Representatives of private vets are yet to have first sight of a new DAERA contract for the provision of TB testing services, despite the existing contract running out on 10 April 2023.

A spokesperson for the Association of Veterinary Surgeons Practicising in NI (AVSPNI), which represents 500 vets in NI, confirmed that “members cannot continue testing without an acceptable contract”, adding that “AVSPNI is concerned that the delay in issuing a contract will cause disruption to the current TB eradication programme”.

Local vets have raised various issues about the contract in place since April 2016, and hailed at the time as being “much more robust” than what went before. As well as increased emphasis on ensuring testing is done to a high standard, it introduced the principle of penalties if performance across various parameters is not to a certain level.

In 2016 the TB testing fee paid to vets was brought into line with England and Wales, resulting in a reduced overall payment. The rate has remained unchanged at £54.50 for the first animal, £2.50 per head up to 100 cattle and £2.28 per head thereafter.

However, vets maintain that a new contract in England and Wales, effective from June 2021, now has significantly better terms than those which apply in NI.

“An acceptable contract will include terms and conditions similar to those offered to colleagues in comparable areas of GB,” the AVSPNI spokesperson said.

With a shortage of vets across the UK, this disparity in fees is making it more difficult for practices to compete for vets with counterparts in Britain.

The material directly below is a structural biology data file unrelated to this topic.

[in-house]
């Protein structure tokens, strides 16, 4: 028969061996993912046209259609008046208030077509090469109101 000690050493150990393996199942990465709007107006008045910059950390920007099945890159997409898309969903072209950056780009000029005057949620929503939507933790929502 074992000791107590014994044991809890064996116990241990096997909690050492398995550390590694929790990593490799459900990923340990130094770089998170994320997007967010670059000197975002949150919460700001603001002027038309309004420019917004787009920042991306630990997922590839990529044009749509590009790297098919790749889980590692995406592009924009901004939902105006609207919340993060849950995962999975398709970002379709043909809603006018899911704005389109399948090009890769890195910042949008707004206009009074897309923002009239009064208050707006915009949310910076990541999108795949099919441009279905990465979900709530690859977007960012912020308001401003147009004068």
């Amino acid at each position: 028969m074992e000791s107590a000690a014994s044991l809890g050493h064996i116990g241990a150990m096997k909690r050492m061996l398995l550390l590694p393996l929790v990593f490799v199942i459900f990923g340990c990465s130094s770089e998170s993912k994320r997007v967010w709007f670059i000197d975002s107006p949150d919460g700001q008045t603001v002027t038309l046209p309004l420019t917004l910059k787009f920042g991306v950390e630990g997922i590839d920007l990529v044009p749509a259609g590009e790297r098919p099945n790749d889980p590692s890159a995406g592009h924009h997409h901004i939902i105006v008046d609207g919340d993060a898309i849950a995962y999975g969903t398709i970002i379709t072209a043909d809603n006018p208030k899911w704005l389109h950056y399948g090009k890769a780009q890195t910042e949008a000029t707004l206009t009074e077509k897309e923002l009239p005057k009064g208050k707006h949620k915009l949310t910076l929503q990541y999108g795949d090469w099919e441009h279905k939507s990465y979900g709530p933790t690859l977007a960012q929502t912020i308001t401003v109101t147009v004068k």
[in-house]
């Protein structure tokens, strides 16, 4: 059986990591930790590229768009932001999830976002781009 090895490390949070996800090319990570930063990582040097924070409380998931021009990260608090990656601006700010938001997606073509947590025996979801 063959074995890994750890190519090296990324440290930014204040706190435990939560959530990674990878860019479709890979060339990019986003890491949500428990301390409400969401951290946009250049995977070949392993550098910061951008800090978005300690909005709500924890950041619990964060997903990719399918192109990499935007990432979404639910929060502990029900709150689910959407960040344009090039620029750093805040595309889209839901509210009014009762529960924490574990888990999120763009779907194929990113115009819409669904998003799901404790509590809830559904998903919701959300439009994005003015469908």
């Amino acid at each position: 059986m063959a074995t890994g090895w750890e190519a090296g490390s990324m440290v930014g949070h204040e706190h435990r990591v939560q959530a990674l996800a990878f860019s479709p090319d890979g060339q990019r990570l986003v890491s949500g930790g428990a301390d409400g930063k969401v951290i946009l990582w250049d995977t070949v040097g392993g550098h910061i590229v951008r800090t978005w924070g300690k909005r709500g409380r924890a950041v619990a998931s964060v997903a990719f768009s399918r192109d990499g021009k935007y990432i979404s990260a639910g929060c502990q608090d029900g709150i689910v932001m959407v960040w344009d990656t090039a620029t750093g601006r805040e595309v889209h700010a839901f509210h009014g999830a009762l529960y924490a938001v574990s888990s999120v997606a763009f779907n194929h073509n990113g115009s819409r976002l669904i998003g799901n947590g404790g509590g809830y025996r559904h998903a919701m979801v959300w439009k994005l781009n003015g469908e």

In general, wage rates are going up, but a practice in NI testing herds of mixed sizes, will do well to cover over 200 cattle in a day. “At that, you are just about breaking even on the vet labour cost, travel etc., and if you add in the cost of administration, it is loss making,” commented a local vet.

He said many private vets are also unhappy with the way the contract has been extended and amended since 2016. It was meant to be for five years, and since 2016 has had 25 changes made, including to a number of key performance indicators (KPIs).

These include notifying reactor animals within one working day of the test being read, and since April 2021, all reactors must be DNA tagged, with samples to arrive with the DAERA enforcement team at Loughry within five working days. Compliance rate for this KPI is set at 90%.

Any practices that fall foul of compliance with the various KPIs have fines applied to their last quarter of TB testing, which according to sources can equate to “a huge amount of money”.

“There is a level of resentment over the last contract, especially in the way it was open ended. We want a fair contract and one that can’t be changed without mutual agreement.

But we have to be given time to read the contract and get expert advice. Hopefully the Department can see sense and come to an arrangement with us. The last thing we want to do is not test cattle after 10 April,” commented the vet.

On enquiry, a DAERA spokesperson said the Department is “actively working on the terms of a new contract” but given it is a commercial matter it would not be appropriate to comment any further at present.

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